A growing body of evidence indicates that molecular signaling mechanisms mediated by the myddosome complex in kidney stromal cells, drive fibrosis triggered by interleukin 1b (IL1b) and Toll-like receptor (TLR) ligands. Work from our laboratory and by others has shown that signaling mechanisms associated with IRAK4, a key component of the stromal cell myddosome, contributes to the development of renal fibrosis after acute kidney injury. IRAK4, therefore, emerges as a suitable target for much needed therapies targeting renal fibrosis. In order to effectively target IRAK4, however a deeper understanding of its mechanisms is needed. IRAK4 has been shown to possess two distinct functions, one as a serine/threonine kinase and the other as a structural scaffold necessary for myddosome formation. Importantly, the role of IRAK4 as a myddosome scaffold is necessary for its kinase activity, but the latter is not necessary for myddosome-mediated signaling. We have reported that pharmacologic inhibition of IRAK4 kinase activity with a selective small molecule significantly reduces pro-fibrotic stromal cell activity, including proliferation and differentiation into myofibroblasts, both ex vivo in response to IL1? stimulation, and in vivo after ischemic kidney injury. Our data further indicated that those profibrotic mechanisms depend on stabilization and activation of the transcriptional regulator MYC via a mechanism involving IL1R-driven autophagy. On the contrary, inhibition of IRAK4 kinase activity did not result in abrogation of synthesis and secretion of NF-?B-regulated inflammatory cytokines IL1? and IL6 in kidney stromal cells. Those results are in keeping with previous reports indicating that NF-kB activation by IRAK4 is myddosome-mediated and only partially dependent on IRAK4 kinase activity. The objective of this project is to dissect the molecular mechanisms through which IRAK4 mediates kidney fibrosis, by assessing the distinct contribution of kinase-dependent versus myddosome-dependent IRAK4 signaling mechanisms. The long-term goal of these studies is to set the pre-clinical basis for novel therapeutics that can ameliorate both renal fibrosis and local inflammation through blockage of stromal cell pro-fibrotic and pro- inflammatory activities. The central hypothesis is that following acute kidney injury IRAK4 kinase activity in stromal cells is necessary for pro-fibrotic mechanisms, while kinase-independent IRAK4-mediated myddosome assembly is necessary for inflammatory cytokine production by those cells during the process of kidney scarring. Our rationale for the research strategy proposed is based on a combination of genetic ablation strategies to study IRAK4 kinase domain-independent mechanisms, along with cutting-edge bioengineered human kidney organoids for the study of the nephron interstitial microenvironment in the absence of confusing hematopoietic immune signals. In addition, we propose the use of novel therapeutic chemistry shown to be effective for inducible targeted degradation of IRAK4 in vivo, abrogating myddosome formation. Our three specific aims will test three major hypotheses:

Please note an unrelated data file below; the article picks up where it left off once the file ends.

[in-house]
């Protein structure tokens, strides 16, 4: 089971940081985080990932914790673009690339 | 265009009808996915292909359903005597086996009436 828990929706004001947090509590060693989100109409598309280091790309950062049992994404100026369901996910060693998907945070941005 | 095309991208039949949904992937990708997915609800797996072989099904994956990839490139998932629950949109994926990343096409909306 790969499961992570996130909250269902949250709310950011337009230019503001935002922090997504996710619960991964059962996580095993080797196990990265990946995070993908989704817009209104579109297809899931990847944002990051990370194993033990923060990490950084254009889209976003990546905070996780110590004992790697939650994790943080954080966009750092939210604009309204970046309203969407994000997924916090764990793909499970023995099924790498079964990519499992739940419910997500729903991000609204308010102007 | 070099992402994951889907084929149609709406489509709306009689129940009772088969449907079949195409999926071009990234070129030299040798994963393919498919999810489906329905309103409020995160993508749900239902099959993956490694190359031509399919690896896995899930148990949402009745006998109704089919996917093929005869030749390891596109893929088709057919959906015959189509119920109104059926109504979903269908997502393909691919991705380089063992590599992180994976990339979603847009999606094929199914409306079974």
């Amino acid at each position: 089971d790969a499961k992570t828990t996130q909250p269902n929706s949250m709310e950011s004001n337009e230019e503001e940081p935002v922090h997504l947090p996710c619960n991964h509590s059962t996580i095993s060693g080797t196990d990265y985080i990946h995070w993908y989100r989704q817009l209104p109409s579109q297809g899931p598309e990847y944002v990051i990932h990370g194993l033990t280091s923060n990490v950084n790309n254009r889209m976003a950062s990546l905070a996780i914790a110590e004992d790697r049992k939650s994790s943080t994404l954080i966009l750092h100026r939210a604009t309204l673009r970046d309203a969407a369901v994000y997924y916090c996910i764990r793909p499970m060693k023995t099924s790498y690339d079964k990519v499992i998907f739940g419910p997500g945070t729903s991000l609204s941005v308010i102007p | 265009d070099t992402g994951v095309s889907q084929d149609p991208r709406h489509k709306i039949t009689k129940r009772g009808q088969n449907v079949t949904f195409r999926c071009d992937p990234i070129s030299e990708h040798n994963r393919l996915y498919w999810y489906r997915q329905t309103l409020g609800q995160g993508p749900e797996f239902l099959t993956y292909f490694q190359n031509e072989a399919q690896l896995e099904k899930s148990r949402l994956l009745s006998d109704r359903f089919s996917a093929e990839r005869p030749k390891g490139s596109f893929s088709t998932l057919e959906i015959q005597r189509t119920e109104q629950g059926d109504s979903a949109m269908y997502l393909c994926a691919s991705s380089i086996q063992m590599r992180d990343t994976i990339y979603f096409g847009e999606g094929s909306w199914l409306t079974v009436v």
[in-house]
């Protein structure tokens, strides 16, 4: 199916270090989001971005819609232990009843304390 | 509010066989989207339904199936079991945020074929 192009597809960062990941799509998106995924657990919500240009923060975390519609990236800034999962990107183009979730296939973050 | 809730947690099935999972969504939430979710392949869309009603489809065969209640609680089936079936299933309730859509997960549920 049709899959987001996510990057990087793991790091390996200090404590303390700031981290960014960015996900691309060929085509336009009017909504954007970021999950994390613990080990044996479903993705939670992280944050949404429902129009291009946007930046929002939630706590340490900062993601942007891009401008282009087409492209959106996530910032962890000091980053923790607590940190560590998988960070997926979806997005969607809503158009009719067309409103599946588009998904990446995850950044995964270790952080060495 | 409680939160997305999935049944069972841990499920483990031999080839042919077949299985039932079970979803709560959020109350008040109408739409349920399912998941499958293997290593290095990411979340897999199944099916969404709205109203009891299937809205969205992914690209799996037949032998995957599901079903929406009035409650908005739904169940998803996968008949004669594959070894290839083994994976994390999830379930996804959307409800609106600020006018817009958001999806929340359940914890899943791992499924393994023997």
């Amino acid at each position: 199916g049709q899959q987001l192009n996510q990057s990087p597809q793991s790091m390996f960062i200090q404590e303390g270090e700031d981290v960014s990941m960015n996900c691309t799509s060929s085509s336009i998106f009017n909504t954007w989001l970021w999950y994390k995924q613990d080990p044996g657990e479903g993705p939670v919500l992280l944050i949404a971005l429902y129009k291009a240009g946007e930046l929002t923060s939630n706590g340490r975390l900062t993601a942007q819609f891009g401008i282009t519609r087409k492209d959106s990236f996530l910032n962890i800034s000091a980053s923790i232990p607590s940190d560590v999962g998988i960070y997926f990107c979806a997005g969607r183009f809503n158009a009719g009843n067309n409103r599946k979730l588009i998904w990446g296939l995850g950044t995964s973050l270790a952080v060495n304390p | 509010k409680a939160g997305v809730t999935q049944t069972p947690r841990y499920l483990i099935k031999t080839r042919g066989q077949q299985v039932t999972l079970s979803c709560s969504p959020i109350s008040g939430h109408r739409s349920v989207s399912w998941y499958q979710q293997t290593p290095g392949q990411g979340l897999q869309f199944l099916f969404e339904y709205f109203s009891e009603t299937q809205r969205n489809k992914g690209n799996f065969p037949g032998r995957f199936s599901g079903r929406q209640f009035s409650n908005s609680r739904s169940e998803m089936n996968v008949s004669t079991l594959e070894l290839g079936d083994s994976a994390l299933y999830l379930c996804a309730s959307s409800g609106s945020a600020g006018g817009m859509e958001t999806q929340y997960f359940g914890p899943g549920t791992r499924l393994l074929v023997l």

(Aim 1) IRAK4 kinase function is necessary for profibrotic mechanisms of kidney stromal cells post-AKI;
(Aim 2) signaling via IL1R/IRAK4 stabilizes MYC via a mechanism involving stromal cell autophagy and degradation of SQSTM1/P62;
(Aim 3) pharmacologic abrogation of IRAK4 using a synthetic protein degrader molecule will impair stromal cell myddosome formation and ameliorate IRI- induced kidney fibrosis. Collectively, these studies will provide critical experimental and mechanistic basis for a rational design of therapies targeting IRAK4 in renal fibrosis.

Public Health Relevance

Kidney fibrosis is a pervasive processes contributing to progressive scarring and loss of renal function. Novel emerging data indicate that specific inflammation-associated molecules can drive the activity of the stromal cells responsible for the process of renal fibrosis with precision, by controlling distinct aspects of the scarring process. We propose that understanding the mechanisms by which such molecules regulate fibrosis will lead to the development of effective therapeutic strategies to prevent the sequelae of kidney injury and reduce kidney scarring.

National Institute of Health (NIH)
National Institute of Diabetes and Digestive and Kidney Diseases (NIDDK)
Research Project (R01)
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Pathobiology of Kidney Disease Study Section (PBKD)
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Sadusky, Anna Burkart
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Brigham and Women's Hospital
United States
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